[LINK] Microsoft charity crackdown spurs boycott
kim at holburn.net
Wed May 27 00:27:55 EST 2009
> Aussie charities prep for open source
> By Darren Pauli Sydney | Monday, 25 May, 2009
> Microsoft faces a backlash from thousands of aged care providers and
> charities that are set to dump its software to avoid some $50
> million in price hikes.
> The Redmond giant is pressing ahead with new global software
> licensing agreements, some imposing a whopping 500% price increase,
> to stamp-out what it initially claimed were illegal uses of its
> discounted offerings by not-for-profit agencies.See also: Tough
> talks delay G2009 licence dealAustralian aged care and charity
> organisations have sworn to dump the vendor if it enforces the
> policy change and are prepared to tear out established Microsoft
> infrastructure to implement open source alternatives.
> They argue the price hike will eat into revenue generated by
> taxpayers and donations for charitable activities like homeless
> shelters and free healthcare services.
> "Every dollar we are forced to spend on software is a dollar less
> spent on the charitable services like homeless and crisis care that
> we deliver," Carleton said, adding that it is a public benevolent
> organisation according to the tax office.
> "They apply American principals to Australian charities, but there
> is uniqueness here where we can build in the organisation a part of
> business like employment services and training, that can compete
> with the for-profits in order to build revenue streams for parts of
> the buisiness that we do not get funding for," Hawkey said.
> "A lot of vendors don't get it; They miss the point that what we do
> is help people, and that requires funding from multiple streams."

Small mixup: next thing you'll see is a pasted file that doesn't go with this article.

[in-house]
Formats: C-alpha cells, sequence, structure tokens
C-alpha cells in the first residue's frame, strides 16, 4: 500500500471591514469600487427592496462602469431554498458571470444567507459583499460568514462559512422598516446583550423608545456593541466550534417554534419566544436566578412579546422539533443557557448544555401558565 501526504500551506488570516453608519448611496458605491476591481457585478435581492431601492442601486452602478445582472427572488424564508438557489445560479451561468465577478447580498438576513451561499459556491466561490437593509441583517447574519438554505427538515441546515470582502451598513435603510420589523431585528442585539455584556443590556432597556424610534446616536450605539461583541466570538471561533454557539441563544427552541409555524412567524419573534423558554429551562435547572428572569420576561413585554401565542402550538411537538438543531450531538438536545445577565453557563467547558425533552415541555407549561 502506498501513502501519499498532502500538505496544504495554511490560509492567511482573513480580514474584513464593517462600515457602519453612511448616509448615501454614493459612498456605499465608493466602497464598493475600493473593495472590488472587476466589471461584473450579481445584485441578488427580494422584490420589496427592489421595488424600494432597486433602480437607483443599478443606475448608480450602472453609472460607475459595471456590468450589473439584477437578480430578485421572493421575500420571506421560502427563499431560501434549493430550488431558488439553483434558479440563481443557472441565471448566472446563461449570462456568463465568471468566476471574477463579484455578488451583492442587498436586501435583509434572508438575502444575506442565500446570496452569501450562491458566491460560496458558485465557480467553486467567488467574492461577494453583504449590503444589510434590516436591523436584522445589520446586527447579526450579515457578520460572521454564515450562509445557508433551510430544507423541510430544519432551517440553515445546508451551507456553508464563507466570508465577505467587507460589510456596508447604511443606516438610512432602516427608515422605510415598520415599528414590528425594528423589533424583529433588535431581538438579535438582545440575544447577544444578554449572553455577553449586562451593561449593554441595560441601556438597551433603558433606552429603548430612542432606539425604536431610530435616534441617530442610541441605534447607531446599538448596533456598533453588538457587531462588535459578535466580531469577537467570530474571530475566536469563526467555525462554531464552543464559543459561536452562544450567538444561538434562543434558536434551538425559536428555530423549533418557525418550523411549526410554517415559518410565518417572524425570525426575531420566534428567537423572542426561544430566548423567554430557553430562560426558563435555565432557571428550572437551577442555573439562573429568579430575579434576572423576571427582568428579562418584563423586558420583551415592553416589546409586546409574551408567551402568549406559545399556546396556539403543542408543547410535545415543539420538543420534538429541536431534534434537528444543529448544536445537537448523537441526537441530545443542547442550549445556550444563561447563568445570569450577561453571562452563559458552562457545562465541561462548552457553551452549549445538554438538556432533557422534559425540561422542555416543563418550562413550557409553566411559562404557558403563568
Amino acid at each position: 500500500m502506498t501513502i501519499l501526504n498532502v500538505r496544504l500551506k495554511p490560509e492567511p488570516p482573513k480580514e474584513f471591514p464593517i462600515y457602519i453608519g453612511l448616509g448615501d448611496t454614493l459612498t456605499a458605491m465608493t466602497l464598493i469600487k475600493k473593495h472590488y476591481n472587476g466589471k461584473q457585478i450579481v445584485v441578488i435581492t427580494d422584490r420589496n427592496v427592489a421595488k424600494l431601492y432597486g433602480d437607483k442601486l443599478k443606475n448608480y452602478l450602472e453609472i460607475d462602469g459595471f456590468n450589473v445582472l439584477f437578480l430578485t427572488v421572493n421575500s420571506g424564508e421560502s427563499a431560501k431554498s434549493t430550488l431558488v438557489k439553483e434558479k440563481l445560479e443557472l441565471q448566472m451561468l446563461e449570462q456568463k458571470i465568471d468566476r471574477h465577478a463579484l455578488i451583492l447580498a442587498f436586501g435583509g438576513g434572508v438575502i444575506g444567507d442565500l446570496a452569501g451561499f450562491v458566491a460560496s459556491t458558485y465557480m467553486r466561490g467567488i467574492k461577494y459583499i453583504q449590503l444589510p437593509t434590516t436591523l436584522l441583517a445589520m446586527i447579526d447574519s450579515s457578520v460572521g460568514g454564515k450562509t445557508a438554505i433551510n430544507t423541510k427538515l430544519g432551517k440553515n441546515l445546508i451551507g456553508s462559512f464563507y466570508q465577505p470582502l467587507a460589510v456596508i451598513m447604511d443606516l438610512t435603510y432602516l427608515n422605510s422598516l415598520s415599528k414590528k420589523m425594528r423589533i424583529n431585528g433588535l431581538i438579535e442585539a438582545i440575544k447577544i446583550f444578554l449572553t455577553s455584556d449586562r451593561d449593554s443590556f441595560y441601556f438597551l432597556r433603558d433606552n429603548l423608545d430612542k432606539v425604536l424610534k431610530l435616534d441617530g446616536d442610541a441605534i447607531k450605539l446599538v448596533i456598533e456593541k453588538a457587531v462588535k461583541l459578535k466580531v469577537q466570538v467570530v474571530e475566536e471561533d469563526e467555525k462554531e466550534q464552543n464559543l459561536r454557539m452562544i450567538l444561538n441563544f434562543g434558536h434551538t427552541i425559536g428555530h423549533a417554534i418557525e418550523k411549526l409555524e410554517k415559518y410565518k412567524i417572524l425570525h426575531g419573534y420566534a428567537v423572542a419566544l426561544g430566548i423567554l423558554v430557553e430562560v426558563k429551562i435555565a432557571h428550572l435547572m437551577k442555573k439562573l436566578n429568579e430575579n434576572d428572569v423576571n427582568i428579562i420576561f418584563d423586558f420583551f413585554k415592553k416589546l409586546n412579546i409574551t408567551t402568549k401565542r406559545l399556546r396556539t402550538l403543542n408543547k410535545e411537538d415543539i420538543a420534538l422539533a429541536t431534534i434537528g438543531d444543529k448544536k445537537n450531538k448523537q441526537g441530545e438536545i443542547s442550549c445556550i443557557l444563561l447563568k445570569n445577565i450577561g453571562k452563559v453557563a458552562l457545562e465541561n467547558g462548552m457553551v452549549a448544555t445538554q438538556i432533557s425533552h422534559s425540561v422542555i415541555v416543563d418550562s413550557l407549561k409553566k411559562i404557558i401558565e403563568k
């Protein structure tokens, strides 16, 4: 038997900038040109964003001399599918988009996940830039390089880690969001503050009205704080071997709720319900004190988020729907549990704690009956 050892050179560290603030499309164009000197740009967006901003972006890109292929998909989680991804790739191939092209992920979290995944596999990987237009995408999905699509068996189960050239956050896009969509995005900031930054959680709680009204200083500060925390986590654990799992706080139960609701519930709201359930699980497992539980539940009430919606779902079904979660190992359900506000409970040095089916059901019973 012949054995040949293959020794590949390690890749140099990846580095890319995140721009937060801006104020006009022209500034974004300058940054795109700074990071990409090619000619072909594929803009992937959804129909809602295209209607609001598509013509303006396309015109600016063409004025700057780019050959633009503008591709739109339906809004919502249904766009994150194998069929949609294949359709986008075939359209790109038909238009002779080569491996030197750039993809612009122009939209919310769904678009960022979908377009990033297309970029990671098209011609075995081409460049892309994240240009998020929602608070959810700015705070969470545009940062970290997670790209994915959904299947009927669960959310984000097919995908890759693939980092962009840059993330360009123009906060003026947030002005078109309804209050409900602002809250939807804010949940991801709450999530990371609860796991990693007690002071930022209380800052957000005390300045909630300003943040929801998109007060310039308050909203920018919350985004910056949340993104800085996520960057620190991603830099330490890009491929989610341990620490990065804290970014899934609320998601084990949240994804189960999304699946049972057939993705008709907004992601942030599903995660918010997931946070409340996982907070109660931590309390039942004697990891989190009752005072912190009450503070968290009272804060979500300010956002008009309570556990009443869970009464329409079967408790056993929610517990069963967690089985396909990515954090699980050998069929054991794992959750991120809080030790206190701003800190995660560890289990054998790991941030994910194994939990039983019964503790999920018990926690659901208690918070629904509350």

> He said not-for-profits previously found it appropriate to used
> discounted licence schemes like Academic Open and others offered
> through government programmes like the New South Wales Agreement for
> Microsoft Software (NAMS) scheme because any money they raise goes
> to chairtable works.
> The organisation inked a three year enterprise agreement with
> Microsoft about 12 months ago prior to the introduction of
> CharityOpen, after it was then excluded from available educational
> discounts following a similar "tightening" on licence misuse.
> However, Hawkey said the agreement has made management of its 3500
> licences easier and more effecient: "we were previously using a
> miriade of licences and ordering off the shelf in non-consistent
> ways, but now we are 100 percent licenced which is good from a
> governance perpective".
> One prominent charity group requesting anonymity said it faces
> hundreds of thousands of dollars in software licence fees because,
> according to the eligibility guidelines, it will be excluded for
> owning a non-profitable nursing home for the homeless, which it says
> could not be viably sold.
> The Microsoft spokesperson said the licence conditions are designed
> to assist smaller standalone facilities
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